Source: Tahoe World (CA)
Copyright: 1999 Tahoe World
Pubdate: Thu, 11 Feb 1999
Page: Front Page with color photo of Steve and Michele
Contact:  (530) 583-7109
Mail:  P.O. Box 138, Tahoe City, CA 96145
Author: Patrick McCartney


OLYMPIC VALLEY - For six months drug investigators and Steve and Michele
Kubby engaged in a high-stakes game of cat and mouse. 

As investigators of the North Tahoe Task Force poured over details of the
couple's lives for evidence of marijuana violations, the Kubbys, tipped off
about the investigation, tied up the loose ends of their growing operation. 

Launched by an anonymous letter claiming the former Libertarian
gubernatorial candidate was financing his campaign by selling marijuana,
the investigation climaxed Jan. 19 with the arrest of Steve and Michele
Kubby on various marijuana charges. 

Now, the Kubbys face charges of cultivating marijuana in their Olympic
Valley home, conspiracy and possession with intent to sell. A preliminary
conference is set for Feb. 22 in Tahoe Superior Court. 

The case promises to become the highest-profile test to date of
California's Proposition 215, the initiative voters approved in 1996
authorizing the use of marijuana with a physician's approval. Steve Kubby,
who has adrenal cancer and was instrumental in qualifying Proposition 215
for the ballot, openly espoused the use of medicinal marijuana in the
governor's race last year. Kubby finished fourth, receiving 1 percent of
the vote. 

According to court documents filed by the multi-agency North Tahoe Task
Force, the investigation included interviews of Kubby associates,
surveillance of the couple's home, checking their household trash and an
analysis of their utility bills. But, no sooner than the anonymous letter
from Marina del Rey piqued the interest of the drug task force, then the
Kubbys were tipped off an investigation had begun. 

"They underestimated our political contacts, our influence and our friends
in the medicinal marijuana movement," said Michele Kubby during an
interview at the couple's Olympic Valley home. 

Producing evidence of the Kubbys' marijuana garden was easy for members of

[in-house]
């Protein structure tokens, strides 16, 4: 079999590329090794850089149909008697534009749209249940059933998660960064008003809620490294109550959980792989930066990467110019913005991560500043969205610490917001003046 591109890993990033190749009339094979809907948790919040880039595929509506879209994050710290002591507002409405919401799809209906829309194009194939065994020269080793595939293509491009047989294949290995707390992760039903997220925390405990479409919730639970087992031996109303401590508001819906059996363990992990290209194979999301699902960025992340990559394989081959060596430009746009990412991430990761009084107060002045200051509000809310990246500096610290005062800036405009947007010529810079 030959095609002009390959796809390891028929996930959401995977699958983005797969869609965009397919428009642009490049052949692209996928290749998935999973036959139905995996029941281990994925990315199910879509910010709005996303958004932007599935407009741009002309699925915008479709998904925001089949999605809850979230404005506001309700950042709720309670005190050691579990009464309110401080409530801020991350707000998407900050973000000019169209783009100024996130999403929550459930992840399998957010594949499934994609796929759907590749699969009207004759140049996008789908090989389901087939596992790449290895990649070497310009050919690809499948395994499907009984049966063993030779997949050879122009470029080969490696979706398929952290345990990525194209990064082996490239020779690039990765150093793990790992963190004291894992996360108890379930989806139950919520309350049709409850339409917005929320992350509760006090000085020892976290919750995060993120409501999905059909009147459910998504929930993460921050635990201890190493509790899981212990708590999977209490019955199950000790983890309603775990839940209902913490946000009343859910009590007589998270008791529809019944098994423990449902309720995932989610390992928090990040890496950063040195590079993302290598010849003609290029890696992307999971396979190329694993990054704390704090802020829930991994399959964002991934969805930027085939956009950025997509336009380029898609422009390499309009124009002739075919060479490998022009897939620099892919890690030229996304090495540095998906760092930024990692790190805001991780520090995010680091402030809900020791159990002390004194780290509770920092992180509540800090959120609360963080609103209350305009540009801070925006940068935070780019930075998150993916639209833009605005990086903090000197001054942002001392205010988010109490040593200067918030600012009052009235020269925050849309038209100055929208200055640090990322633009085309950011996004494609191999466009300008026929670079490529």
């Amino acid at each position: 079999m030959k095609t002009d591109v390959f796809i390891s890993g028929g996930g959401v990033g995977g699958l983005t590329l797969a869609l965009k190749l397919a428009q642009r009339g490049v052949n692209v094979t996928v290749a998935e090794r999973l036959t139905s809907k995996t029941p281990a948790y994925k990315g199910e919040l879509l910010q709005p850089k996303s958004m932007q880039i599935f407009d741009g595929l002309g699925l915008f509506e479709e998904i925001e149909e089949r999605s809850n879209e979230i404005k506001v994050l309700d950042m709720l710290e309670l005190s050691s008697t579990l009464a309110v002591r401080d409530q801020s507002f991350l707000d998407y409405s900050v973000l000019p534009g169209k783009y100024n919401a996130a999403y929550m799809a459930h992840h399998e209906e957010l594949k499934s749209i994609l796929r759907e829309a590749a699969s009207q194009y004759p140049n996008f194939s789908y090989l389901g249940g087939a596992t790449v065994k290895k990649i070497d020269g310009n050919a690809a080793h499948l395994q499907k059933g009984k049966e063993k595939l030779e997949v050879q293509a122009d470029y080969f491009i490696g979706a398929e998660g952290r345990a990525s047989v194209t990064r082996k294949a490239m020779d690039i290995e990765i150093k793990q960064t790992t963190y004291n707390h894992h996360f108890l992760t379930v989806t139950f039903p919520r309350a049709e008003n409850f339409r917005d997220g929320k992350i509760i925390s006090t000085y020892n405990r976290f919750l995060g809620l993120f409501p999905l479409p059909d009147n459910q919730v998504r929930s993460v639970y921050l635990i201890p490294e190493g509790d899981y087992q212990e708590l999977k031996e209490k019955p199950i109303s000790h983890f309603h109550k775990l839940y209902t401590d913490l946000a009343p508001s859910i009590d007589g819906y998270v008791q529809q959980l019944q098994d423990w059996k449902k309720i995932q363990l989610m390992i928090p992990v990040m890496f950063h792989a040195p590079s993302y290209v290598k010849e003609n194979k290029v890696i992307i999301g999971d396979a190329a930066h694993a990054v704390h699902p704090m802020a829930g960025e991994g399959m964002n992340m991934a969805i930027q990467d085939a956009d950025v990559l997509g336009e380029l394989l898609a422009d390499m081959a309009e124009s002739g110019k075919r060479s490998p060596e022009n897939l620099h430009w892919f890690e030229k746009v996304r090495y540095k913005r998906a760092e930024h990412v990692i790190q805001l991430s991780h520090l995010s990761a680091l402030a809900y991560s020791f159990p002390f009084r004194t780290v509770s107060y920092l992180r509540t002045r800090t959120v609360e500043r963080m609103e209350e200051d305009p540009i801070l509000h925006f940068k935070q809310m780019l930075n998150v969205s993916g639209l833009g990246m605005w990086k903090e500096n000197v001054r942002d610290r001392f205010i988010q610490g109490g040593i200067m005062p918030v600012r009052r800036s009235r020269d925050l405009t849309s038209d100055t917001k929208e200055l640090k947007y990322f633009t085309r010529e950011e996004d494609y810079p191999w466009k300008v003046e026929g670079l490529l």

the task force, which includes law-enforcement officials from Placer
County, the state of Nevada and the federal Drug Enforcement
Administration. Intercepting the Kubbys' household trash, investigators
found stems, seeds, leafy marijuana residue, partially smoked marijuana
cigarettes and packaging for such cultivation supplies as powerful sodium
light bulbs, plant vitamins and diagrams of lighting systems. Also found in
the household trash were flyers addressed to law-enforcement personnel,
advising them of Steve Kubby's use of medicinal marijuana, maintenance of a
garden, possession of no more than 3.5 pounds of pot and his cancer

Christopher Cattran, a Placer County deputy district attorney assigned to
the Lake Tahoe office, said he was not impressed by the Kubbys' reliance on
Proposition 215. "My review of 215 is that (they had) more marijuana than
necessitated by a medical condition," Cattran said Tuesday. "And there is
some evidence that they furnished it to another individuals observed during
the surveillance." 

Cattran said he visited the Kubbys' house while the task force searched the
residence to get a feel for the growing operation. Investigators seized 256
plants, about half of which were seedlings, in four different rooms. When
officers knocked on their door on a Tuesday morning, the Kubbys were ready.
As the task force searched the house, seizing plants, lights, their
computer, passports and other items, the Kubbys provided letters from a
physician, attorney and the president of the Oakland Cannabis Buyers
Cooperative who had inspected their garden. 

In the wake of their arrest, the Kubbys insist they are the perfect
defendants to overcome police and prosecutor opposition to Proposition 215.
They deny selling any of the marijuana they harvested, and point to their
modest financial circumstances: $4,800 in savings and a 10-year-old car as
proof their only income is derived from Steve Kubby's online magazine,
Alpine World. 

"We think this will be the `Scopes Monkey Trial' of medical marijuana,"
said Steve Kubby. "This entire clash of cultures and ideology will be on
the table." 

Placer County Undersheriff Steve D'Arcy said he interprets the Proposition
215 guidelines issued by former Attorney General Dan Lungren differently.
"I don't think so," D'Arcy said about the Kubbys becoming a high-visibility
test case. "There have been other cases before where marijuana growers were
selling it and used Proposition 215 as a defense." 

Cattran was less certain. "We want to see justice done," Cattran said. "If
it turns out ... a jury decides that 265 plants are all right, then that's
justice. But if the jury decides it's just too much, justice is done then,
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MAP posted-by: Richard Lake